Doug Crews is recognized around the nation for his advocacy work as executive director of the Missouri Press Association (MPA). He supports journalism-related issues as a registered lobbyist to the Missouri Legislature and throughout the state. Crews also oversees MPA’s convention and meeting planning activities as well as its advertising sales. He has served in numerous leadership positions for the industry’s foremost professional organizations, including the Newspaper Association Managers and the National Newspaper Association. —From Missouri School of Journalism website
The Sunshine Law in Missouri and the federal law on the national level are so important for citizens to have the opportunity to find out what their public officials are doing, what their tax money is being spent for, to have participation in government, to come to open meetings. I wish we didn’t have to have a Sunshine Law, I wish government was just automatically open but it certainly hasn’t been and isn’t. That’s why these laws primarily came on the books since the early 1970s; Missouri’s law was passed in 1973. And I do a lot of … one of my job is to lobby in Jefferson City, the state capital, and we watch Sunshine Law issues all the time. January through May, every year. And we occasionally, and we’re hoping to this year, introduce a bill that would have a number of provisions that would help strengthen Missouri Sunshine Law. I won’t get into too many details there but we haven’t filed one in a few years or had a legislator file for us.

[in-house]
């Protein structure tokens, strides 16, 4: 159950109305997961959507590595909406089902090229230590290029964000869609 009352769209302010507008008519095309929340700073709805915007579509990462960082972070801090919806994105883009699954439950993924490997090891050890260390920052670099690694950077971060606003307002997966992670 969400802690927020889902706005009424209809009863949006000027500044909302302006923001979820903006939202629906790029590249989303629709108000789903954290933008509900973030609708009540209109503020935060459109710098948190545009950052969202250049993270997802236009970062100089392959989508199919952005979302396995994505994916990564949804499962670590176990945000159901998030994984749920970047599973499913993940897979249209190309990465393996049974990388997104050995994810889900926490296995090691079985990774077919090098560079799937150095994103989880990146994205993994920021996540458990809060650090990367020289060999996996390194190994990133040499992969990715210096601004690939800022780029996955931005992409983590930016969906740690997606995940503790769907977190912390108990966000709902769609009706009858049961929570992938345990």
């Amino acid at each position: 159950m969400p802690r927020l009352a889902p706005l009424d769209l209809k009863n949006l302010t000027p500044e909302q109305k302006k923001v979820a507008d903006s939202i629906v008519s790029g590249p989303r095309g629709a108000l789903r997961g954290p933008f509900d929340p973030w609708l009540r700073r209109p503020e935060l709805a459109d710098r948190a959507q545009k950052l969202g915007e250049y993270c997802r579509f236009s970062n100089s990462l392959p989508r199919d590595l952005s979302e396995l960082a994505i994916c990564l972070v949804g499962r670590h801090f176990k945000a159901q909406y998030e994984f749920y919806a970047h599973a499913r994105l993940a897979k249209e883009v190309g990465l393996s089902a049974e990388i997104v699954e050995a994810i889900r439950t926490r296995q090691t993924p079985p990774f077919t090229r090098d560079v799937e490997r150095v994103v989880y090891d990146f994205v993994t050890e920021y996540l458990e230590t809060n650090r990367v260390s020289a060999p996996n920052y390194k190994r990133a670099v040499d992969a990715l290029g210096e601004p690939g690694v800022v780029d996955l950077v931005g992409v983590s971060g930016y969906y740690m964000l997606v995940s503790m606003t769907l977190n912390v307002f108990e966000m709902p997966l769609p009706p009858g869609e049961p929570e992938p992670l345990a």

We just see a constant chipping away at our Sunshine Law. I don’t know. You almost think that many public bodies or associations of public bodies want to try to do their business in private rather than in public, maybe it’s a lot easier to do their business in the dark than in the light.
Where we’d like to see improvements made… for instance, research fees. Some public bodies require a large research fee if you want to get public records, and in effect it just closes off public records from the public. Records that are owned by the public, that are for the public, but you can’t get at them because you have to pay a large research fee to get those records. That’s one thing. There are a lot of stumbling blocks, I have to admit, in our law and we’d like to see some changes made.
Has gov’t closed off more in the years or opened up?
I think government and government attorneys try to find loopholes every chance they get and I think, in that way, I could say… I hear about new twists all the time like, ‘they’re closing this record because…” and I didn’t read the law that way but some attorney has out there.
The Sunshine Law is for the people. The media looks at that law a lot, keeps an eye on that law, in Jefferson City, for instance, and tries to increase accessibility and that kind of thing through legislation, but it’s really the people’s law. One thing we’re seeing is more and more people are using the Sunshine Law. Just ordinary citizens trying to get their government more open and that’s a positive sign. It wasn’t written for the media, although the media uses the law all the time, but it was really written for the public.
One thing is Missouri’s laws for penalties. I can count on one hand how many penalties have been levied over the last two decades in Missouri. Rarely is anyone fined and the fine can be up to $5,000 for a really egregious offense, for penalties not complying with the law. Our law is written that the penalty is, if found guilty for the offense, the penalty can be up to $5,000 or up to $1,000. That means it could be a dollar, by the way. And I don’t want to levy a large… you could put the penalty a million dollars but I think government in Missouri still sometimes thumbs its nose at the Sunshine Law because it knows that there’s not much there in the way of penalty.